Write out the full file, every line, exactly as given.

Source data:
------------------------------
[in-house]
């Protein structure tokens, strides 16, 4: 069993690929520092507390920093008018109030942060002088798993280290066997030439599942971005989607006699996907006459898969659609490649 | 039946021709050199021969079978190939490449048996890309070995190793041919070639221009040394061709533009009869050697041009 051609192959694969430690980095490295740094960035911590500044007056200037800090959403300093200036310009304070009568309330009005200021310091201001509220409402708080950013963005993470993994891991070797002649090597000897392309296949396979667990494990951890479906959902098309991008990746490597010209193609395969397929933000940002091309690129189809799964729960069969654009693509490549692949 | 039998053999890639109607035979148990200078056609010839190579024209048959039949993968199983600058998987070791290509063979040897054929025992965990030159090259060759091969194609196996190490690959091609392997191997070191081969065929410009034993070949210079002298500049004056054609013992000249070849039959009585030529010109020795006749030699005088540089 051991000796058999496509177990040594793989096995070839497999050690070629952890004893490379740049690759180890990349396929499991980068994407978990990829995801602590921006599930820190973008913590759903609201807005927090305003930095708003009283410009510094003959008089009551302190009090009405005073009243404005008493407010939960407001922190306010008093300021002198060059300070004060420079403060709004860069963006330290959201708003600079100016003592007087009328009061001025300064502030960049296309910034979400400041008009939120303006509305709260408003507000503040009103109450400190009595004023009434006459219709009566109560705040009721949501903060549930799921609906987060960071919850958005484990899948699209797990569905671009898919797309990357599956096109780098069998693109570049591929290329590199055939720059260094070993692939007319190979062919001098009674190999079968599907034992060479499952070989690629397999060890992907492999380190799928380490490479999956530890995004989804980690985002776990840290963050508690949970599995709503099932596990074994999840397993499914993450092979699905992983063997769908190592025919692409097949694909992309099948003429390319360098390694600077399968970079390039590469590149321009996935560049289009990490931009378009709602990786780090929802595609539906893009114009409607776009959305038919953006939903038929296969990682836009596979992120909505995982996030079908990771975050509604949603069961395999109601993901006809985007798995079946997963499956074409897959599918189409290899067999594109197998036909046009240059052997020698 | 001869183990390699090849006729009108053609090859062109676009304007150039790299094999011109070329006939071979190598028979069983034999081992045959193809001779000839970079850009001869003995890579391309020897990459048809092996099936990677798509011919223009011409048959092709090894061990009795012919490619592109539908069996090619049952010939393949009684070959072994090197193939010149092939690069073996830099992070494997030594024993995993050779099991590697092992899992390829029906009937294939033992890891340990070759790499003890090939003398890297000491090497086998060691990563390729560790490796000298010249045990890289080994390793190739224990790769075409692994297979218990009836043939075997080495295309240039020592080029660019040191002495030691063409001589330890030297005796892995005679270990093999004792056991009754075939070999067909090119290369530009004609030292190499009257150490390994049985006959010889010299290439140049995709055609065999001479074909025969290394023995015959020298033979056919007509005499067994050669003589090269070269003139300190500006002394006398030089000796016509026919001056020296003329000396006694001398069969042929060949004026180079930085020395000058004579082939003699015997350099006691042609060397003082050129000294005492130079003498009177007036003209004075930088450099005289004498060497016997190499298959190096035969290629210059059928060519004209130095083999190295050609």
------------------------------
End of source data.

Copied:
[in-house]
């Protein structure tokens, strides 16, 4: 069993690929520092507390920093008018109030942060002088798993280290066997030439599942971005989607006699996907006459898969659609490649 | 039946021709050199021969079978190939490449048996890309070995190793041919070639221009040394061709533009009869050697041009 051609192959694969430690980095490295740094960035911590500044007056200037800090959403300093200036310009304070009568309330009005200021310091201001509220409402708080950013963005993470993994891991070797002649090597000897392309296949396979667990494990951890479906959902098309991008990746490597010209193609395969397929933000940002091309690129189809799964729960069969654009693509490549692949 | 039998053999890639109607035979148990200078056609010839190579024209048959039949993968199983600058998987070791290509063979040897054929025992965990030159090259060759091969194609196996190490690959091609392997191997070191081969065929410009034993070949210079002298500049004056054609013992000249070849039959009585030529010109020795006749030699005088540089 051991000796058999496509177990040594793989096995070839497999050690070629952890004893490379740049690759180890990349396929499991980068994407978990990829995801602590921006599930820190973008913590759903609201807005927090305003930095708003009283410009510094003959008089009551302190009090009405005073009243404005008493407010939960407001922190306010008093300021002198060059300070004060420079403060709004860069963006330290959201708003600079100016003592007087009328009061001025300064502030960049296309910034979400400041008009939120303006509305709260408003507000503040009103109450400190009595004023009434006459219709009566109560705040009721949501903060549930799921609906987060960071919850958005484990899948699209797990569905671009898919797309990357599956096109780098069998693109570049591929290329590199055939720059260094070993692939007319190979062919001098009674190999079968599907034992060479499952070989690629397999060890992907492999380190799928380490490479999956530890995004989804980690985002776990840290963050508690949970599995709503099932596990074994999840397993499914993450092979699905992983063997769908190592025919692409097949694909992309099948003429390319360098390694600077399968970079390039590469590149321009996935560049289009990490931009378009709602990786780090929802595609539906893009114009409607776009959305038919953006939903038929296969990682836009596979992120909505995982996030079908990771975050509604949603069961395999109601993901006809985007798995079946997963499956074409897959599918189409290899067999594109197998036909046009240059052997020698 | 001869183990390699090849006729009108053609090859062109676009304007150039790299094999011109070329006939071979190598028979069983034999081992045959193809001779000839970079850009001869003995890579391309020897990459048809092996099936990677798509011919223009011409048959092709090894061990009795012919490619592109539908069996090619049952010939393949009684070959072994090197193939010149092939690069073996830099992070494997030594024993995993050779099991590697092992899992390829029906009937294939033992890891340990070759790499003890090939003398890297000491090497086998060691990563390729560790490796000298010249045990890289080994390793190739224990790769075409692994297979218990009836043939075997080495295309240039020592080029660019040191002495030691063409001589330890030297005796892995005679270990093999004792056991009754075939070999067909090119290369530009004609030292190499009257150490390994049985006959010889010299290439140049995709055609065999001479074909025969290394023995015959020298033979056919007509005499067994050669003589090269070269003139300190500006002394006398030089000796016509026919001056020296003329000396006694001398069969042929060949004026180079930085020395000058004579082939003699015997350099006691042609060397003082050129000294005492130079003498009177007036003209004075930088450099005289004498060497016997190499298959190096035969290629210059059928060519004209130095083999190295050609």